(View From The Couch is a weekly column that reviews what's new on Blu-ray and DVD. Ratings are on a four-star scale.)
Rob Lowe in Bad Influence (Photo: Shout! Factory)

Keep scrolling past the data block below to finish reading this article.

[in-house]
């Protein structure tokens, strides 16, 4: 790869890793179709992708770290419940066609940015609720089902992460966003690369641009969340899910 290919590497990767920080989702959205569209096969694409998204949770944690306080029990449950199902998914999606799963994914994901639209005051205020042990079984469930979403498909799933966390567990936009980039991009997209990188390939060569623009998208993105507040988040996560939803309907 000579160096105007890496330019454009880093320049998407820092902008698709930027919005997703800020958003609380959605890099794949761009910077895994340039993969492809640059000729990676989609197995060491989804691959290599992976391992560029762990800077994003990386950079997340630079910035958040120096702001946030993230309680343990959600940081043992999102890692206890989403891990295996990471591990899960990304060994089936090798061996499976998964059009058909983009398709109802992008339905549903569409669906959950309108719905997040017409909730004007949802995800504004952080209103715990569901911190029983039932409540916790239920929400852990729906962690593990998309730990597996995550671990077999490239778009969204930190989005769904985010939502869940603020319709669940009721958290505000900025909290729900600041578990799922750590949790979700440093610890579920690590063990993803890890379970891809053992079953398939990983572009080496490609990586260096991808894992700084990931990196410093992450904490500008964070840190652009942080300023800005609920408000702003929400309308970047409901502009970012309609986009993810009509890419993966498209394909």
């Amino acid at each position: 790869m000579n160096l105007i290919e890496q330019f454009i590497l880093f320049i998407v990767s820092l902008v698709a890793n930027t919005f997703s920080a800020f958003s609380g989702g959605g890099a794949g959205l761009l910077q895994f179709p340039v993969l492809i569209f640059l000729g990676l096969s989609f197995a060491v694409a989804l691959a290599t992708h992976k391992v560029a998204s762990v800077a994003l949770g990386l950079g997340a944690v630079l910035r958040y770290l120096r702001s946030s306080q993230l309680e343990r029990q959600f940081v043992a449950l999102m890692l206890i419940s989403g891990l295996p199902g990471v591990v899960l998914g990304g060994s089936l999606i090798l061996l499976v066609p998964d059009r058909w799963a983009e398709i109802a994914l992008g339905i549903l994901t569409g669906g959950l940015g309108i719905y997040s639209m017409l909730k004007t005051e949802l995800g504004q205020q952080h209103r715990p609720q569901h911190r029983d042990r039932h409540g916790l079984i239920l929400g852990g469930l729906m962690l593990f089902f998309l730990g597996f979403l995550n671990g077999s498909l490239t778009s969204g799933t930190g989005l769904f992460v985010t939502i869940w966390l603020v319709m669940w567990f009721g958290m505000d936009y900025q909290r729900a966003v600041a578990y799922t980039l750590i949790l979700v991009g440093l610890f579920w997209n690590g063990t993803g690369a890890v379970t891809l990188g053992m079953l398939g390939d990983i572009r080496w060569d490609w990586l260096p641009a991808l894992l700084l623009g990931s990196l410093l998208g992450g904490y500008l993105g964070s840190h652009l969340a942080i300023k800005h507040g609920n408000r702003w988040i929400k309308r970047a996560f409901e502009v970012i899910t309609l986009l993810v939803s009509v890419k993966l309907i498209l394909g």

BAD INFLUENCE (1990). One of the big scandal-sheet stories of the late 1980s involved the surfacing of a videocassette that showed Rob Lowe's 1988 dalliance with a 16-year-old girl he met during the Democratic National Convention in Atlanta. Although the girl was of legal age in Georgia, the fallout involving both this incident and another recorded tryst — this one a threesome — led to a temporary tarnishing of his image. It also forced the makers of Bad Influence to flatly state that the scenes prominently featuring videos in their movie were not later added to the script as an in-joke or to capitalize on the controversy. I believed them at the time and still do — of course, if the film were more compelling, there would be no need to even ponder this point. The story, one of the first penned by David Koepp (who would become Hollywood's go-to guy for blockbusters like Jurassic Park, Spider-Man and Indiana Jones and the Kingdom of the Crystal Skull), is passable: Mild-mannered yuppie Michael (James Spader), dealing with harassment at work and faced with a marriage he doesn't want, meets Alex (Lowe), a free spirit who embraces life and won't back down from any situation (shades of the later Fight Club). At first, Michael succumbs to his new buddy's seductive charm and tags along on various risky adventures, only realizing after it's too late that Alex might be a psychopath. Spader does good work (although his transformation from a repressed square to a drunken criminal is never believable), and even better is Christian Clemenson as his brother, a dope-smoking layabout who rises to the occasion in unexpected ways. But Lowe's surface performance is distracting and eliminates much of the suspense necessary to keep this sort of grasping Hitchcock wannabe afloat.